The cyclone made a marginal economy even weaker. At the Scott Market, a warren of tin-roofed storefronts popular with tourists, vendor after vendor said business was lousy, and had slowed even more since the storm. One young woman proffering bright blue, red and green longyis, or Myanmar-style sarongs, said she hadn't sold anything all day.
Only about 200,000 of Myanmar's 48 million people have working mobile phones. Residents say the government controls the issuance of SIM cards and prices them beyond most budgets. Although there are 100 or so Internet cafes in Yangon -- typically located in dark, narrow storefronts -- they rely on agonizingly slow connections and require generators to offset constant power outages.
International aid workers continue to operate in Yangon, though not as many as would normally be present in the aftermath of a natural disaster because the government has refused to grant many visas. Most of the aid workers hang out at the Traders Hotel, a bunkerlike building more than 20 stories high where many nongovernmental organizations from the West also now maintain offices.
During the day, the foreigners gather in the lobby; at night, they retire to the bar, which looks a bit like an airport lounge, with too much light, a dart board, and a menu that includes fish and chips, nachos and chicken burgers.
Aid workers said they were saddened by the low standard of living, the restrictions imposed by the government, and their own lack of access to cyclone areas. Several were convinced the hotel's rooms, and the main lobby area, were bugged by the ever-present "military intelligence."
At times, the notion of an all-powerful military with spies on every corner seemed almost laughable. One afternoon I drove past the Shwedagon Pagoda, a majestic golden stupa that is one of the most famous sites in Myanmar. On my left, two soldiers in uniform sputtered by in a ramshackle red Toyota sedan that looked like it had been built in the early 1980s. As they passed, I noticed two teddy bears in the rear windshield.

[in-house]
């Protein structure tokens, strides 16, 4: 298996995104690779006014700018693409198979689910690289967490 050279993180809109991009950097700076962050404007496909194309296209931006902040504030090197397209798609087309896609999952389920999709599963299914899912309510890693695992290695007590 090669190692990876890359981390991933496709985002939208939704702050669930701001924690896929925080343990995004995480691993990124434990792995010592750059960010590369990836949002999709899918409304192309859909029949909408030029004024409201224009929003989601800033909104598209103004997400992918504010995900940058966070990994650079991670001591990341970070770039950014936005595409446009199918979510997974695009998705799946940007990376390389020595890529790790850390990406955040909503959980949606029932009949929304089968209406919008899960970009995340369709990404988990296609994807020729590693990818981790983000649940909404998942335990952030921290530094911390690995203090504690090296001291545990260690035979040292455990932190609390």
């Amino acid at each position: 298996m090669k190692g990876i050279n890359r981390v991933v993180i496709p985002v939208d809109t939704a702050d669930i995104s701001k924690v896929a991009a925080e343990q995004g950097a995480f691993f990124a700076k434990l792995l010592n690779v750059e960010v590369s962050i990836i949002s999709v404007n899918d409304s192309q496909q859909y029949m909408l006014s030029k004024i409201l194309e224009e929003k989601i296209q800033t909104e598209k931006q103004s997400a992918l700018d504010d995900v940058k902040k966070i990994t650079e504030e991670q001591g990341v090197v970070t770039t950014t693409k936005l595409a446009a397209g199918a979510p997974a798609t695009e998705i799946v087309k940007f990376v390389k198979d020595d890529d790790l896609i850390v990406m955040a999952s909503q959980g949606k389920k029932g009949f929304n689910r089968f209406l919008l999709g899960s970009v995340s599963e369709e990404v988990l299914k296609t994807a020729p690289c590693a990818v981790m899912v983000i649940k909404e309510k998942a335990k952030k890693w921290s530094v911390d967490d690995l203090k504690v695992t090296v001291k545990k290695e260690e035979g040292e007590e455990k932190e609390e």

Whether spies are everywhere or not, it doesn't matter; local residents believe they are being watched, and that is all that counts. The government continues to arrest citizens who are openly critical of the regime, and it sends messages to residents through state media. The state-run New Light of Myanmar newspaper, for example, had an article warning that "unscrupulous elements" were spreading misinformation about the government's response to Cyclone Nargis.
Censorship boards decide what's shown in movie theaters, locals say. Two films were advertised along Yangon's main thoroughfare: "Aliens vs. Predator 2 -- Requiem" and "Fight Club," an Indian import bearing the same name as a Brad Pitt film.
Sanctions from the West have taken their toll, too. Among other things, they prevent U.S. banks from doing business in Myanmar. As a result, it's very difficult to use a U.S. credit card. The city functions primarily on cash; residents must carry fat wads of local currency, known as kyat. Or, they can use U.S. dollars -- but not just any greenbacks. All bills must be new and free of marks, tears or other blemishes; otherwise, they won't be accepted.
While browsing at a streetside bookseller one day, I picked out a laminated hardback titled "The New Burma," published by the Economic and Social Board of the Government of the Union of Burma in 1954. Written after Burma gained independence from Britain, but before the military came into power, it outlined bold goals for economic development, including a futuristic new engineering college and huge investments in electrical power, ports, railways and health care. A cartoon showed tractors replacing elephants for hauling lumber.
The book proudly suggested that Yangon -- or Rangoon as it then was known -- would someday have as many telephones per person as Tokyo. No one would compare Yangon to Tokyo now.